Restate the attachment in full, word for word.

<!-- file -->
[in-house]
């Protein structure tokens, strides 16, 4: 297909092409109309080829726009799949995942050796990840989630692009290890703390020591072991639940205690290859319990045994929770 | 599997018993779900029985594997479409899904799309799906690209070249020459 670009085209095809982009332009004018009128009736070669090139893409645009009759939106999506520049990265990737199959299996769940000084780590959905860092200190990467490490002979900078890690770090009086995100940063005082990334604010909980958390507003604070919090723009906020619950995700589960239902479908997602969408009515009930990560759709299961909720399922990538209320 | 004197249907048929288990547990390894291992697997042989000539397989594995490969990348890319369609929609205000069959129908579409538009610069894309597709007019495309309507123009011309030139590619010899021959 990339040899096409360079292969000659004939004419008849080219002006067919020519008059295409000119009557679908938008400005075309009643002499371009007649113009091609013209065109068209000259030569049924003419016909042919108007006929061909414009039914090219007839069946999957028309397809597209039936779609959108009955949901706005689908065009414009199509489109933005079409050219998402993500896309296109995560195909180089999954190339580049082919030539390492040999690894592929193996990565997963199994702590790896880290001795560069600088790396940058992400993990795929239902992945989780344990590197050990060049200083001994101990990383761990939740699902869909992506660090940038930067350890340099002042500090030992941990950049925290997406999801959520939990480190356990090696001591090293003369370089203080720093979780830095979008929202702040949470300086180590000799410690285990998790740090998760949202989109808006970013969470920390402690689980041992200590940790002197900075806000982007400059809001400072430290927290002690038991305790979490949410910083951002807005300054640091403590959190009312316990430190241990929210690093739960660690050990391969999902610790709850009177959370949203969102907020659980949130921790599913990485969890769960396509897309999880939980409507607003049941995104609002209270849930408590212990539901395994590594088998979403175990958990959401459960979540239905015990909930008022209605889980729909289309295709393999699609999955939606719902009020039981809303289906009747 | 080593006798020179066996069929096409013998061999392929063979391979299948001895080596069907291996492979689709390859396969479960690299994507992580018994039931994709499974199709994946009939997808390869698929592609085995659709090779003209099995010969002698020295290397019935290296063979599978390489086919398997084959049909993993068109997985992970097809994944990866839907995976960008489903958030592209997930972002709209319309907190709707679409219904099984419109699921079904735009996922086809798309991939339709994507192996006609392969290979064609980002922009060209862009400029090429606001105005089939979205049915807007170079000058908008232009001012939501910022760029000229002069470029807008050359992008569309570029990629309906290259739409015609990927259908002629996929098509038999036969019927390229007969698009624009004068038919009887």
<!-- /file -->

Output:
[in-house]
């Protein structure tokens, strides 16, 4: 297909092409109309080829726009799949995942050796990840989630692009290890703390020591072991639940205690290859319990045994929770 | 599997018993779900029985594997479409899904799309799906690209070249020459 670009085209095809982009332009004018009128009736070669090139893409645009009759939106999506520049990265990737199959299996769940000084780590959905860092200190990467490490002979900078890690770090009086995100940063005082990334604010909980958390507003604070919090723009906020619950995700589960239902479908997602969408009515009930990560759709299961909720399922990538209320 | 004197249907048929288990547990390894291992697997042989000539397989594995490969990348890319369609929609205000069959129908579409538009610069894309597709007019495309309507123009011309030139590619010899021959 990339040899096409360079292969000659004939004419008849080219002006067919020519008059295409000119009557679908938008400005075309009643002499371009007649113009091609013209065109068209000259030569049924003419016909042919108007006929061909414009039914090219007839069946999957028309397809597209039936779609959108009955949901706005689908065009414009199509489109933005079409050219998402993500896309296109995560195909180089999954190339580049082919030539390492040999690894592929193996990565997963199994702590790896880290001795560069600088790396940058992400993990795929239902992945989780344990590197050990060049200083001994101990990383761990939740699902869909992506660090940038930067350890340099002042500090030992941990950049925290997406999801959520939990480190356990090696001591090293003369370089203080720093979780830095979008929202702040949470300086180590000799410690285990998790740090998760949202989109808006970013969470920390402690689980041992200590940790002197900075806000982007400059809001400072430290927290002690038991305790979490949410910083951002807005300054640091403590959190009312316990430190241990929210690093739960660690050990391969999902610790709850009177959370949203969102907020659980949130921790599913990485969890769960396509897309999880939980409507607003049941995104609002209270849930408590212990539901395994590594088998979403175990958990959401459960979540239905015990909930008022209605889980729909289309295709393999699609999955939606719902009020039981809303289906009747 | 080593006798020179066996069929096409013998061999392929063979391979299948001895080596069907291996492979689709390859396969479960690299994507992580018994039931994709499974199709994946009939997808390869698929592609085995659709090779003209099995010969002698020295290397019935290296063979599978390489086919398997084959049909993993068109997985992970097809994944990866839907995976960008489903958030592209997930972002709209319309907190709707679409219904099984419109699921079904735009996922086809798309991939339709994507192996006609392969290979064609980002922009060209862009400029090429606001105005089939979205049915807007170079000058908008232009001012939501910022760029000229002069470029807008050359992008569309570029990629309906290259739409015609990927259908002629996929098509038999036969019927390229007969698009624009004068038919009887």